Important Outcomes of Communication
Patient satisfaction reflects how well patient health care needs, expectations, or preferences are met. The measurement of satisfaction with patient care is complicated by a patient bias to skew responses in favor of high satisfaction scores. In oncology, some studies support the concept that communication skills are related to patient satisfaction in several areas. Specifically, several studies relate patient satisfaction to psychological adjustment, including patient satisfaction with the amount and kind of information provided at the time of diagnosis; clinician willingness to discuss treatment options; patient perception of the oncologist as caring, attentive, or emotionally supportive;[3-5] and patient rating of communication with the physician. Basic communication skills have also been related to satisfaction in other studies,[6,7] which have demonstrated that among gynecology and medical oncology patients, satisfaction was associated with attentiveness, interest, and friendliness and with providing information. These findings among oncology patients parallel those found in other medical specialties.
Informed decision making is an essential component of the ethical practice of prescribing cancer treatments and conducting research. However, fully involving patients in clinical decision making is a challenging task for physicians, who nonetheless have been urged in recent years to take a less legalistic and more interactive approach with patients in explaining treatments.[8,9] The aim of informed consent is to emphasize more effective communication between patients and physicians, where information disclosure and patient participation in decision making are the goals rather than the notions of an administrative requirement to have patients sign a document or to protect a physician from legal liability. Such a dialogue would also allow the clinician to determine how much information a patient actually desires and would respect the patient’s right to shun information that might be unwanted.[10,11]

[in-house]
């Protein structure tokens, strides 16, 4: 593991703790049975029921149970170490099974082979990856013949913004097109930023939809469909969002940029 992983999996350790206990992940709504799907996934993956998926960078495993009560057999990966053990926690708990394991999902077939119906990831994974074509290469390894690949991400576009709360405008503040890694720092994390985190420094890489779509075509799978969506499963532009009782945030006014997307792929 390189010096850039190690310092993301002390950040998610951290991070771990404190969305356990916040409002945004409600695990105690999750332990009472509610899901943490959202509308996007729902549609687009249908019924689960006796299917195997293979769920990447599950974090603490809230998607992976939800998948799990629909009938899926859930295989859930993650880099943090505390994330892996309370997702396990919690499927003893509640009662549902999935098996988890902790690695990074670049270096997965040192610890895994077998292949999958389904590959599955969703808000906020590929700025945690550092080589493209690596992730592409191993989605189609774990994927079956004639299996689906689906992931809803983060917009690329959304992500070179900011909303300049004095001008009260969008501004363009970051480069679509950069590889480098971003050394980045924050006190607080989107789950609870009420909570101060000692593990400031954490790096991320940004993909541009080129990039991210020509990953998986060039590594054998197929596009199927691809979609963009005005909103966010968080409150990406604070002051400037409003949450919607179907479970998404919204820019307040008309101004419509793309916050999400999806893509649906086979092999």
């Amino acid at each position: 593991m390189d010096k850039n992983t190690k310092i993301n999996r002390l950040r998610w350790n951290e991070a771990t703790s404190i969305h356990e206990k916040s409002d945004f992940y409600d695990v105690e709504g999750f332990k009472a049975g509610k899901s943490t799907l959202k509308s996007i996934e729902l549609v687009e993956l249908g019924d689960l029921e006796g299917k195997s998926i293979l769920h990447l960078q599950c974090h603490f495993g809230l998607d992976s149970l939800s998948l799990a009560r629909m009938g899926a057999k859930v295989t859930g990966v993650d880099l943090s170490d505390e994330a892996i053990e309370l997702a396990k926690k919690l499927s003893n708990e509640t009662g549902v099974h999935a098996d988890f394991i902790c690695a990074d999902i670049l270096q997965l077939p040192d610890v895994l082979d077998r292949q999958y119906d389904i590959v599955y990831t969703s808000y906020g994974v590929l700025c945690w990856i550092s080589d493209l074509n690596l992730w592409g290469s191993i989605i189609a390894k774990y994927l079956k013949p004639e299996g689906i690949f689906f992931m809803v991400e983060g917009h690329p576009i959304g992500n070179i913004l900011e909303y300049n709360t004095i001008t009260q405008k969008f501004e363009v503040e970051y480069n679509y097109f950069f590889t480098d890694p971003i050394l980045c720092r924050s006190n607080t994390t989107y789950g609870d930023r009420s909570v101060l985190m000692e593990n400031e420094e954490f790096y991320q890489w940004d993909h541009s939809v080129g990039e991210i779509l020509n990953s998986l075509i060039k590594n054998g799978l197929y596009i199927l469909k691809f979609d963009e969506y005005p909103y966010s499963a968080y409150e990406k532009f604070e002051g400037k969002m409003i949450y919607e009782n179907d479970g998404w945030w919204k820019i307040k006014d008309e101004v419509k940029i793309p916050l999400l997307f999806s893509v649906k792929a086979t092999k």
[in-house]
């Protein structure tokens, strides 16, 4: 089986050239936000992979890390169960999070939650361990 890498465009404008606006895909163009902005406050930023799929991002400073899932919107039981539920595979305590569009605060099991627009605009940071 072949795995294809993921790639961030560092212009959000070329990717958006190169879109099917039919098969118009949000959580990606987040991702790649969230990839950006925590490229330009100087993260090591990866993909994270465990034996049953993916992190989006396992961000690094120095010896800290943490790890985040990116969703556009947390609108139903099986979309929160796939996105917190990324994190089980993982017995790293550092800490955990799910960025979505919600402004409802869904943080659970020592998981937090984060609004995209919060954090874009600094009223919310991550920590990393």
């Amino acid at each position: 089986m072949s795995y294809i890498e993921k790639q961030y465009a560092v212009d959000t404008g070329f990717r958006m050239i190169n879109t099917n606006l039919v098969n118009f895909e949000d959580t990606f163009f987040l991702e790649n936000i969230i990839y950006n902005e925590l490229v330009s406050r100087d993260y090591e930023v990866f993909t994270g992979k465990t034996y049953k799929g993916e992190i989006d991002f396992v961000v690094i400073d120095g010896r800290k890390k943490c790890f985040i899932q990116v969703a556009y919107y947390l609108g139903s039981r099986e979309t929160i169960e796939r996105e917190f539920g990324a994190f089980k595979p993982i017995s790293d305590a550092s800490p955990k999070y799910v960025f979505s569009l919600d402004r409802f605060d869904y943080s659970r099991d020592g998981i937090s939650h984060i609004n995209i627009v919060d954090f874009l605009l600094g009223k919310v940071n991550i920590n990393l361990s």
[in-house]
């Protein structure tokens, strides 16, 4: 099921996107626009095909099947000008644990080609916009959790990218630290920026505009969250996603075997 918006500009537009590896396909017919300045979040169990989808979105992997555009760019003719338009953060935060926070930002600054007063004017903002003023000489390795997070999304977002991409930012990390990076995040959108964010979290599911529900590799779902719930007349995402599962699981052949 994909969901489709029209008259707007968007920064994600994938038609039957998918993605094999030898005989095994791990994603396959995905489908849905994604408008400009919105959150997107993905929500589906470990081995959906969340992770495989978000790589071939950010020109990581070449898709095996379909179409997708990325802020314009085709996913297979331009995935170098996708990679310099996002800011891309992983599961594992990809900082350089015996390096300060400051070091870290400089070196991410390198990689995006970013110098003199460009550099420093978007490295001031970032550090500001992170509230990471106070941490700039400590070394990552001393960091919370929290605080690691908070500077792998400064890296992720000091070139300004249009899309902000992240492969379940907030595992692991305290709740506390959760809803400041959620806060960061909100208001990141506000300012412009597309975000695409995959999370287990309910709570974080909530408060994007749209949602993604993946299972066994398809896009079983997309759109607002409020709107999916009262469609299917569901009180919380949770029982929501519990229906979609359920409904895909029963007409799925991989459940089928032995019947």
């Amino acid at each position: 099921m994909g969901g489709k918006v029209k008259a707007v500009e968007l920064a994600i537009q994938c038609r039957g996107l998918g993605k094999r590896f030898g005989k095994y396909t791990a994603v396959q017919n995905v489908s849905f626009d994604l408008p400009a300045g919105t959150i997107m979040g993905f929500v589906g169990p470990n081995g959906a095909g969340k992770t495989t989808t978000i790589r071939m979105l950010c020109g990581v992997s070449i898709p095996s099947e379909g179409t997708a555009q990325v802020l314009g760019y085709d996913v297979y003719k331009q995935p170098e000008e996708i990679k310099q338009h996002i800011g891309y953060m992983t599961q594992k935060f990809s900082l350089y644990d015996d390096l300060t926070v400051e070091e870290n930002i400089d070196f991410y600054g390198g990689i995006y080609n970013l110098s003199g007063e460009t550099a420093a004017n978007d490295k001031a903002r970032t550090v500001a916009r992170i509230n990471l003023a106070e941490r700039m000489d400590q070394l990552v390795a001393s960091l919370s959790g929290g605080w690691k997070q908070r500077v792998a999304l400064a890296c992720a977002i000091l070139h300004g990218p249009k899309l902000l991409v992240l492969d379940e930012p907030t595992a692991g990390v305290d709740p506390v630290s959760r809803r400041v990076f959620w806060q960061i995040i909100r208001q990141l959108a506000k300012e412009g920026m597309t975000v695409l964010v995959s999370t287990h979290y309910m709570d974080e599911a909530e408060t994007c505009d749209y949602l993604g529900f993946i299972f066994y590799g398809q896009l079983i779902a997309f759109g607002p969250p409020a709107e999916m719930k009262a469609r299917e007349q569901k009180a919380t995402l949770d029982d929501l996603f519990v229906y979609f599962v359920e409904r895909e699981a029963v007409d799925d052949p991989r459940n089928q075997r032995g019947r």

There are few data to describe how oncologists practice informed consent, and there are inadequate guidelines for communicating with patients about treatment decisions. The best information comes from studies of communication in clinical trials, which show that oncologists scored poorly on measures of the quality of the information provided to the patient and explanation of randomization, implicitly expressing favoritism of one treatment over another; that physicians overestimate patient satisfaction with specific treatment information; and that not all patients understand the unproven nature of the treatment. Inflexibility in the timing of information may represent a physician barrier to clinical trial recruitment. For example, treatment of breast cancer for patients on clinical trials cannot begin until the patient has signed the informed consent form. This requirement effectively compels physicians to reveal information to patients soon after the diagnosis is confirmed. Sixty-one percent of the physicians in one study  explained that they would have preferred to tell patients about their diagnosis and prognosis in small increments. They argued that patients need time to absorb the shock of the diagnosis before hearing a detailed description of the uncertainty of treatment options but that the need to obtain informed consent constrained their schedule for disclosure to patients.